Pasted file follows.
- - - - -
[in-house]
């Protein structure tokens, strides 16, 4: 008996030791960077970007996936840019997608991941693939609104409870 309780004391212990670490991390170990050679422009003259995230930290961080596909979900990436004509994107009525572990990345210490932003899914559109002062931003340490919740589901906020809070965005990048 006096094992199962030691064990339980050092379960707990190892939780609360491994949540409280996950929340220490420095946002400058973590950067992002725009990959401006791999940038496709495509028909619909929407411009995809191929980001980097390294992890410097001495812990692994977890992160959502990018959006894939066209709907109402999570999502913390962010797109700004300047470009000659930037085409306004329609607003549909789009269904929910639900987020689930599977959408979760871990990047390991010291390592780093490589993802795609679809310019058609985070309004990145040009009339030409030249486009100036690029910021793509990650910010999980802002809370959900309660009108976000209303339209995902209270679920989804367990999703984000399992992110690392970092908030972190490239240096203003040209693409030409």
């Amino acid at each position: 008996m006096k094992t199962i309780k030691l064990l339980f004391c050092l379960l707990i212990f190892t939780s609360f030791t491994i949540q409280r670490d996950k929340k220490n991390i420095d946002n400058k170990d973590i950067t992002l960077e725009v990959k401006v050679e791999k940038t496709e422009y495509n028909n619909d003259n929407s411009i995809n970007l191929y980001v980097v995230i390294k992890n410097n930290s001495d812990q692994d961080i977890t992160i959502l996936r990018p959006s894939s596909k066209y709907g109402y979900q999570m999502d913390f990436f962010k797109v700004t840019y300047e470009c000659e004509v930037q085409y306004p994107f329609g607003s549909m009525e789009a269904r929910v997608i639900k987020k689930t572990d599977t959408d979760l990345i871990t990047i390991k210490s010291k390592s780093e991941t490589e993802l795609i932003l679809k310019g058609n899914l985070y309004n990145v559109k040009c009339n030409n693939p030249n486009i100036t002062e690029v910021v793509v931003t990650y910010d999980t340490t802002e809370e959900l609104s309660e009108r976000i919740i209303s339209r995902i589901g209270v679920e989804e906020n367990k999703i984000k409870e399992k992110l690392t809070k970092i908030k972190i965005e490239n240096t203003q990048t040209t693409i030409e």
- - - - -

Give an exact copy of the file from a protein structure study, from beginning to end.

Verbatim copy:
[in-house]
């Protein structure tokens, strides 16, 4: 008996030791960077970007996936840019997608991941693939609104409870 309780004391212990670490991390170990050679422009003259995230930290961080596909979900990436004509994107009525572990990345210490932003899914559109002062931003340490919740589901906020809070965005990048 006096094992199962030691064990339980050092379960707990190892939780609360491994949540409280996950929340220490420095946002400058973590950067992002725009990959401006791999940038496709495509028909619909929407411009995809191929980001980097390294992890410097001495812990692994977890992160959502990018959006894939066209709907109402999570999502913390962010797109700004300047470009000659930037085409306004329609607003549909789009269904929910639900987020689930599977959408979760871990990047390991010291390592780093490589993802795609679809310019058609985070309004990145040009009339030409030249486009100036690029910021793509990650910010999980802002809370959900309660009108976000209303339209995902209270679920989804367990999703984000399992992110690392970092908030972190490239240096203003040209693409030409």
């Amino acid at each position: 008996m006096k094992t199962i309780k030691l064990l339980f004391c050092l379960l707990i212990f190892t939780s609360f030791t491994i949540q409280r670490d996950k929340k220490n991390i420095d946002n400058k170990d973590i950067t992002l960077e725009v990959k401006v050679e791999k940038t496709e422009y495509n028909n619909d003259n929407s411009i995809n970007l191929y980001v980097v995230i390294k992890n410097n930290s001495d812990q692994d961080i977890t992160i959502l996936r990018p959006s894939s596909k066209y709907g109402y979900q999570m999502d913390f990436f962010k797109v700004t840019y300047e470009c000659e004509v930037q085409y306004p994107f329609g607003s549909m009525e789009a269904r929910v997608i639900k987020k689930t572990d599977t959408d979760l990345i871990t990047i390991k210490s010291k390592s780093e991941t490589e993802l795609i932003l679809k310019g058609n899914l985070y309004n990145v559109k040009c009339n030409n693939p030249n486009i100036t002062e690029v910021v793509v931003t990650y910010d999980t340490t802002e809370e959900l609104s309660e009108r976000i919740i209303s339209r995902i589901g209270v679920e989804e906020n367990k999703i984000k409870e399992k992110l690392t809070k970092i908030k972190i965005e490239n240096t203003q990048t040209t693409i030409e």